However, after some deep soul searching, I felt compelled to “come out of the closet” and publicly confess what many who know me personally have doubtless long suspected:
ME: “My name is Jim, and I’m an Accumulator”.
YOU: “Hi, Jim”.
I do remember that at various times in the course of my disorder, I have been the beneficiary of Wise Counsel from various Advanced Collectors. While the advice has varied a bit, the most universal Nuggets of Wisdom have probably been these:
- The three most important things in collecting are Condition, Condition, and Condition.
- Specialize. Focus your collection on a particular make & model.
- Stay in the main recognized fields.
There have been many variations on these (a recurring one being “I can’t believe you bought that”), but these basic rules have seemed to be fairly universal. I have truly appreciated every bit of advice I have received and have proceeded to consistently and usually, happily ignore all of these. Let’s take a look at each of them.
Condition is Everything
As to the Condition rule, time and experience has mellowed my perspective a bit. I have finally come to appreciate the rarity and beauty of a gun that has survived decades in “as new” condition. I am also willing to accept on faith that there may in fact be a difference between a 99.9% and a 99.8% gun (although, personally, I sometimes find the difference between 95% & 99% to be a bit subtle for my perceptive powers). It’s just that I can’t bring myself to care a whole lot.
Condition Fetishism just sort of seems to turn gun collecting into stamp or coin collecting. To me, the most interesting part of gun collecting is the history involved. The well-used gun is the one that has the romance and the smell of history to it. A gun that’s obviously lain in a box in a cupboard for 70 years is just, well… a bit boring to me. That, plus a mint gun usually tends to cost more. (And I’m cheap).
Now as to the advice to Specialize — I have no quarrel whatsoever with specialized collectors. However, it sometimes seems to me that specialization can be a bit restrictive when it comes to two of the important benefits of gun collecting — sharing your appreciation of guns with others and gun collecting as an investment.
It has just always seemed to me that an unfocused accumulation of guns that someone bought just because he wanted them or thought they were cool will usually be more interesting than a specialized collection that appears to the non-specialist to be “30 individual examples of the exact same thing”. This is especially true if the person you’re sharing your collection with is not a fellow die-hard collector in the same or a closely related field of specialization.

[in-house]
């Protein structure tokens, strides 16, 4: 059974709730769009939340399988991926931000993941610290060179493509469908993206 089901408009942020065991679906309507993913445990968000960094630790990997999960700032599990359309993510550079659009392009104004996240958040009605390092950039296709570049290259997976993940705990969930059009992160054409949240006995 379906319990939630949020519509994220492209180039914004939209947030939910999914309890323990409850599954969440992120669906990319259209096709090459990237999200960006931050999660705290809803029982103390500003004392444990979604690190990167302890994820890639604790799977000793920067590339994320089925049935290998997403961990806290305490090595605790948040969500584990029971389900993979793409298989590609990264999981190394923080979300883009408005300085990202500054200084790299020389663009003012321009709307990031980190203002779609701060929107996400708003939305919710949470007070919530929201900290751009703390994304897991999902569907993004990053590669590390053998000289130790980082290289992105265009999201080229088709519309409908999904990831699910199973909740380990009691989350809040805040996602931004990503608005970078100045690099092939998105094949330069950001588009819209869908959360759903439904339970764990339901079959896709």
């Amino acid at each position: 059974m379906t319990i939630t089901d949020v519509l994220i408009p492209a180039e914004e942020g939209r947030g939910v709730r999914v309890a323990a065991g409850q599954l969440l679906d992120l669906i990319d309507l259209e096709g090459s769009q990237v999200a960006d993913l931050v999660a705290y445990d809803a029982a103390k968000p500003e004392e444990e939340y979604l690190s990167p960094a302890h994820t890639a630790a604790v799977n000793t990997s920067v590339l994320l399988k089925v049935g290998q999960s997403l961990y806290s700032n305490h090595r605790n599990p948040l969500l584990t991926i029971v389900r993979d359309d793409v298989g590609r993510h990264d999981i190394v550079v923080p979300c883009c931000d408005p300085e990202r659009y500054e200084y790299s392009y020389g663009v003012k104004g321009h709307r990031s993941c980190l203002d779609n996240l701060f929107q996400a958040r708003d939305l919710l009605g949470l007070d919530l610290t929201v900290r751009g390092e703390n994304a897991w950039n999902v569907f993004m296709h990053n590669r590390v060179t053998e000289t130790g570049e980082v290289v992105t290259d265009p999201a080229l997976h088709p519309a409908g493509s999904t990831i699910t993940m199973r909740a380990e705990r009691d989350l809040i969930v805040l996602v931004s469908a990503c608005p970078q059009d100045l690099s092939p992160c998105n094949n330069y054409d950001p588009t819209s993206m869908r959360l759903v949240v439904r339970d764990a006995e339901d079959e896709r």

Before discussing specialization and investment value, let us first say together:
“May a Pox of Pernicious Oxidation be visited upon the gun safe of anyone who collects guns only as an investment, for, yea, verily, they ruinith the hobby and driveth prices unto the heavens, all unknowing”.
That said, one of the nice things about gun collecting is that it’s a hobby where the money spent usually retains and increases in value over the years. It’s a bit subjective, I know, but it seems to me that when the final tally is done, and your grandkids are anxious to sell off the guns so they can invest in entertainment-industry grade recreational pharmaceuticals, a generalized accumulation of guns will sell better than a highly specialized collection that can tend to over-saturate the market for that particular make / model / subvariation / screwcount.
STAY IN MAJOR FIELDS – Buy the Blue Chips.
As to staying in the Main Fields of gun collecting, if we’d been consistently following that advice, we’d all be Colt, Winchester, & Kentucky collectors, wouldn’t we? As specialized collections go, the ones that seem coolest to me are the ones where someone has focused on a field that has not been previously done to death. Plus, the fields that are not yet highly popular can be the ones where you build a significant specialized collection without first winning the Lottery.
A couple of my all-time favorite displays at gun shows have included an outstanding Iver Johnson collection, and a great J.C. Higgins display. I, myself, have a soft spot for velo-dog revolvers. I’ll wind down this particular rant with some specific confessions, indicative of the depths of my depravity:
- The first handgun I owned was a Charter Undercover. I wish I still had it.
- I read, and believe, newsstand gun magazines. I seriously WANT whatever they’re pushing this month.
- I have in my personal never-for-sale collection,no-finish, modified, and re-finished guns.
- I own, and cherish, guns I cannot even identify as to make and model.
- Before I took this gig at the NRA Museum, my main incentive to become a full-time dealer in collectable guns was my tearful realization that I could not possibly obtain and keep one of everything. I figured this way, I’d get to at least have one of most for at least a little while.
- For our first Christmas together as husband and wife, I gave Eve an RG-10 for a personal defense revolver. I still think it was a really neat gift. (I’m not sure how she felt, but we are still married). I still have an RG in my personal collection, and am proud of it.
- Every gun I’ve ever bought is one that I’ve been glad to have (flip through one of my old mail order catalogs, the Old Town Station Dispatch, to realize the true horror of that statement).
Anyway, I thought this slice of life from the trailer-trash, blue-light-special, dark basement corner of the gun-collecting world might be of interest, if only as a cautionary example of a diseased mind. My mother had a saying: ” ‘Each to their own taste’, said the milkmaid as she licked the cow.” I was never sure exactly what it meant, but it somehow seemed to apply here. ANY gun collection is a Good Collection.